What is the overall image management problem you are trying to solve?
The image management challenge I’m addressing relates to genealogy and scanning photos with enough metadata that future generations can “know” their ancestors. My final products include posters, collages, and charts that I create and give to my extended family at family reunions and cousins parties and also via email to relatives living throughout the US and abroad. I’ve taken thousands of photos in my travels around the world (35mm film and slides and later digital images – jpg and tiff files) over the decades and I’ve also inherited many thousands of photos (prints, negatives and positives) of my ancestors dating back to the mid-1860s. I’ve also inherited about 250 rolls of Super 8mm film that I digitize and create .mp4 files that can be viewed on computers, iPad, etc.
How did you find out about Tag That Photo?
I found Tag That Photo through an advertisement on Facebook. I researched facial recognition software for Windows 10 for several months and took a close look at a couple packages. Tag That Photo was by far the best package based on its reviews and data I found on your website.
How does Tag That Photo help in solving your specific problem?
I have about 40,000 pictures in my “Pictures” folder on my desktop computer and an additional 10,000-15,000 pictures (prints, negatives and positives) in boxes that I haven’t processed yet. Of the 40,000 pictures on my computer, Tag That Photo has identified 438 individuals – from my great nieces and great nephews, aunts and uncles, cousins, 3rd cousins, to my great-great-great grandfather who arrived in the US in the early 1850s. Thankfully, a fair number of the prints include “metadata” – in other words – writing on the back that identifies people, places, dates and occasions, allowing me to use Tag That Photo to add their names as well as the other metadata – places, dates and occasions – to the .jpg file metadata.
Is Tag That Photo part of a multi-tool pipeline to take a set of images from start to finish in your flow?
Yes, definitely, here is my workflow for indexing photos:
- I begin with either hard copy prints or negatives and positives (slides), some dating back to the mid 1860s. I scan the hard copy prints and all negatives that are not 35mm format on my Epson Perfection V850 Pro scanner, and the 35mm negatives and positives (slides) on my PrimeFilmXA Super Edition (manufactured by Reflecta GMBH in Germany and sold by BHPhotoVideo in New York City). The output of both scanners is very high quality .jpg files (images) – all of which lack all metadata that is typically found today when shooting with a digital camera.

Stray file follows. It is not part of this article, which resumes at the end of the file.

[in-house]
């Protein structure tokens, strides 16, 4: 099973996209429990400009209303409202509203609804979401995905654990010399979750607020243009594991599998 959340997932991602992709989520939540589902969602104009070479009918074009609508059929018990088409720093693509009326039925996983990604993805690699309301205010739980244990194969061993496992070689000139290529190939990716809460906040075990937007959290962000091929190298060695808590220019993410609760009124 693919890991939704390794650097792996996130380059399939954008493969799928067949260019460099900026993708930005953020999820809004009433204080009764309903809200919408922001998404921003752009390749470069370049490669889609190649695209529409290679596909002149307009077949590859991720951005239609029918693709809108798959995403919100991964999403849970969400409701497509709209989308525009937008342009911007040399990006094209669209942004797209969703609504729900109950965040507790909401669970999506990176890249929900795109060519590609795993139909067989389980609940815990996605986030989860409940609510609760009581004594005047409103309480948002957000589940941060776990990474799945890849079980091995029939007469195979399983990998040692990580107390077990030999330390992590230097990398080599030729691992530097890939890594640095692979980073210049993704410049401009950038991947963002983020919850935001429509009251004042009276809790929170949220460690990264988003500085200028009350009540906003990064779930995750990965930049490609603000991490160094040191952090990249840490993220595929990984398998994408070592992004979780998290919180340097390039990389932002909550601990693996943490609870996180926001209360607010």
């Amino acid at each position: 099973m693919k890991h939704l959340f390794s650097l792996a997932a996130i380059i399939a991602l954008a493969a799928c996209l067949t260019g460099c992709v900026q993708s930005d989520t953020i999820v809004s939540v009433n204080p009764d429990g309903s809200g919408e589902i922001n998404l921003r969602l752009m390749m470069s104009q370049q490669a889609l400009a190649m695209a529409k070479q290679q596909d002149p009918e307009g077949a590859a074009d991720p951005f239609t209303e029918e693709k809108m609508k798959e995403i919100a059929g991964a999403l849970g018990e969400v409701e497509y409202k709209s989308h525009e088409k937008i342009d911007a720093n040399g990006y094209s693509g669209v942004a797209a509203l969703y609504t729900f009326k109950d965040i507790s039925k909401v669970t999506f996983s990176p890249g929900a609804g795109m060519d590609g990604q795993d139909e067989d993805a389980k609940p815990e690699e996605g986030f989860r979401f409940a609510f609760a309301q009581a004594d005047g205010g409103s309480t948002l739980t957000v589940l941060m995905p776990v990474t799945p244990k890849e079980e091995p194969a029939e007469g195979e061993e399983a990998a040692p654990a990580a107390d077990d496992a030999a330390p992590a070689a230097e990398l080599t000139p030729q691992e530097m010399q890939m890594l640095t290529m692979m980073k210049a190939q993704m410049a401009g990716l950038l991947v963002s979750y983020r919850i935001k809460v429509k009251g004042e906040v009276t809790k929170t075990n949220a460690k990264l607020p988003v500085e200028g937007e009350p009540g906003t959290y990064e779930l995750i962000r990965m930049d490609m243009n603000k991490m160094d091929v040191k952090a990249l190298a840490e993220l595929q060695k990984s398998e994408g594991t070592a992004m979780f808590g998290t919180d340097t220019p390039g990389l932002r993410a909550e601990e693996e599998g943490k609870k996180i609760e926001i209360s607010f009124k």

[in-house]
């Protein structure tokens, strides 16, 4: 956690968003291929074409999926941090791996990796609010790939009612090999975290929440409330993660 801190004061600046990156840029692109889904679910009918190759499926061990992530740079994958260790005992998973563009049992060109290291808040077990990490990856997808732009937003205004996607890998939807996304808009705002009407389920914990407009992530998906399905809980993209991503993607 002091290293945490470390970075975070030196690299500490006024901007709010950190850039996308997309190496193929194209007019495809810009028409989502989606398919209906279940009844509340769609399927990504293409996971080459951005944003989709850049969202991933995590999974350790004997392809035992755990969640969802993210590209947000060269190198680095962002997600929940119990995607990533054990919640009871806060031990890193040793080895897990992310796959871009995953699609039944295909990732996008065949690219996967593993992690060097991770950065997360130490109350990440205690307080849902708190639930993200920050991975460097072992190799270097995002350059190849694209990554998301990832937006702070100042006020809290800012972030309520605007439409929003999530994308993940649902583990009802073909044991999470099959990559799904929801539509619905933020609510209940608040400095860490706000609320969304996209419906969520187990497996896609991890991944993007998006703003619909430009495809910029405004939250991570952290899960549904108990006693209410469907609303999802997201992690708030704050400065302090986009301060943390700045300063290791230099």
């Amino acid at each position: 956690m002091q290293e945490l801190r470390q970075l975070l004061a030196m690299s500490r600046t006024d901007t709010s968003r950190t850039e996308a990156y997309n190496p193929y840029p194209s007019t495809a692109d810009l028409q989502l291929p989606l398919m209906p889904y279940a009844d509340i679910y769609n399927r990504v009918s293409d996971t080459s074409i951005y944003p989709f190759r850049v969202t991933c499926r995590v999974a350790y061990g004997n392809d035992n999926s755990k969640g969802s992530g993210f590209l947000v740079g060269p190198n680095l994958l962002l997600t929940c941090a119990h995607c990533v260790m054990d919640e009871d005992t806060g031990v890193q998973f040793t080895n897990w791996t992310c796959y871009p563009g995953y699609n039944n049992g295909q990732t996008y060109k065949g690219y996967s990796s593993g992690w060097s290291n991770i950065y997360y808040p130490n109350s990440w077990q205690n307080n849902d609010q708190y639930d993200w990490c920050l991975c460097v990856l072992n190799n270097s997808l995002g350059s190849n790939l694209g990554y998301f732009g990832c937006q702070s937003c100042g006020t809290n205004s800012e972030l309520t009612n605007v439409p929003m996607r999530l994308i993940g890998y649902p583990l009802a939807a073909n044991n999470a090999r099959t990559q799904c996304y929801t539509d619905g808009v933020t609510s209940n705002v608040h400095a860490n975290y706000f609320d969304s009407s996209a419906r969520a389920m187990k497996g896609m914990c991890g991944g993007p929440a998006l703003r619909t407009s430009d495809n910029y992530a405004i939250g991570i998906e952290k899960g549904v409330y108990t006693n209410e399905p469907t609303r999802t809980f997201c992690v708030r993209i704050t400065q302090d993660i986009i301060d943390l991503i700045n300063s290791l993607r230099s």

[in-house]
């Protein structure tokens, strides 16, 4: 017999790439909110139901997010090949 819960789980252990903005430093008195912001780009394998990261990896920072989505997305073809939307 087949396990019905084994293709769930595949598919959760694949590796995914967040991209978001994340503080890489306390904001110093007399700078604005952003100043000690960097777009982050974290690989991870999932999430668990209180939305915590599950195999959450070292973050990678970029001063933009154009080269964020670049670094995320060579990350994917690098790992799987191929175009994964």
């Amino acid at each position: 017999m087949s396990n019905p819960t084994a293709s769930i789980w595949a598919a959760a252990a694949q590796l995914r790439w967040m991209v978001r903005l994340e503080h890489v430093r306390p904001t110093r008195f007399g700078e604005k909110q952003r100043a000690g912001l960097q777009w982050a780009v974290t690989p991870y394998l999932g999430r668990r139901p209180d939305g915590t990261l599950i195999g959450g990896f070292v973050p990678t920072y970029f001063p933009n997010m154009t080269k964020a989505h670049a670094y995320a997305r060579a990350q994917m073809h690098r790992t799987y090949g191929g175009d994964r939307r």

- The software I use with both scanners is VueScan by Hamrick Software. I evaluated several products and VueScan was more user-friendly while also providing numerous options that enhance the scanned images.
- I also scan the Super8 mm film using a product from Reflecta GMBH in Germany – a product that scans each frame (about 3,500 frames (images) per 3.5 minute roll of film (shot at 18 frames per second), then use software to enhance each frame, and then recompile it into an mp4 file. However, I don’t use TagThatPhoto to add metadata to the .mp4 file. (Editor’s note – a feature for the future!)
- I use a product called Topaz Photo AI to enhance each of the images. The beauty of Topaz Photo AI is that it uses artificial intelligence to identify flaws in each individual image (out of focus due to motion or lens issues, noisy, etc) and then allows you to batch process a folder or folders containing images.
- I then use TagThatPhoto in conjunction with Family Tree Maker (genealogy software) to add names (metadata) to each of the photos. Family Tree Maker plays an essential role in the workflow in that it quickly provides the full names of everyone in the photos. I’ve standardized on full names rather than nicknames, abbreviated names, etc to remove ambiguity and clearly identify everyone.
How many images in total are you dealing with?
I have about 40,000 .jpg and .tiff files (images) in the Pictures folder on my computer, and an additional 10,000-15,000 pictures, 35mm (and 8-9 other format) film strips, slides, etc in boxes awaiting scanning.
If you didn’t have Tag That Photo would you be able to still solve your problem?
Tag That Photo is an invaluable and integral part of the workflow. Without a product as user-friendly, versatile and sophisticated as TagThatPhoto I would still be researching the options. Practically speaking, without Tag That Photo I would still have boxes of prints and negatives in the basement awaiting scanning.